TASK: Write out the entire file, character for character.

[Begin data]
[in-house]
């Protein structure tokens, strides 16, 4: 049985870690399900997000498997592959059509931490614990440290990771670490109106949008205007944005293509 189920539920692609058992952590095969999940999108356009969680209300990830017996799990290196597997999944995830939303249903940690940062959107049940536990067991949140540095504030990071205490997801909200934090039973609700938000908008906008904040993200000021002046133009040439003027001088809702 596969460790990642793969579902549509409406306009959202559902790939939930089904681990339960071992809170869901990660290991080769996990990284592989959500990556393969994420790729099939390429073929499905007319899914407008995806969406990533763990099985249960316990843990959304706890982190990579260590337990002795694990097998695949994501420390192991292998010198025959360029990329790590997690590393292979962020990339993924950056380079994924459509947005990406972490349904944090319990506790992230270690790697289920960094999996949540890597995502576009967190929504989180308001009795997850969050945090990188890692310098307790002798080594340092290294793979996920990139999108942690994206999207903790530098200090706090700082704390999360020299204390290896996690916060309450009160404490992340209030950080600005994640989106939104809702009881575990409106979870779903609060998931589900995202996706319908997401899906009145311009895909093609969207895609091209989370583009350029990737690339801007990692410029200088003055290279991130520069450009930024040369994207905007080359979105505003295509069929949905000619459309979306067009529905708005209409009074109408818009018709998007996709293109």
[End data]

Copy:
[in-house]
């Protein structure tokens, strides 16, 4: 049985870690399900997000498997592959059509931490614990440290990771670490109106949008205007944005293509 189920539920692609058992952590095969999940999108356009969680209300990830017996799990290196597997999944995830939303249903940690940062959107049940536990067991949140540095504030990071205490997801909200934090039973609700938000908008906008904040993200000021002046133009040439003027001088809702 596969460790990642793969579902549509409406306009959202559902790939939930089904681990339960071992809170869901990660290991080769996990990284592989959500990556393969994420790729099939390429073929499905007319899914407008995806969406990533763990099985249960316990843990959304706890982190990579260590337990002795694990097998695949994501420390192991292998010198025959360029990329790590997690590393292979962020990339993924950056380079994924459509947005990406972490349904944090319990506790992230270690790697289920960094999996949540890597995502576009967190929504989180308001009795997850969050945090990188890692310098307790002798080594340092290294793979996920990139999108942690994206999207903790530098200090706090700082704390999360020299204390290896996690916060309450009160404490992340209030950080600005994640989106939104809702009881575990409106979870779903609060998931589900995202996706319908997401899906009145311009895909093609969207895609091209989370583009350029990737690339801007990692410029200088003055290279991130520069450009930024040369994207905007080359979105505003295509069929949905000619459309979306067009529905708005209409009074109408818009018709998007996709293109």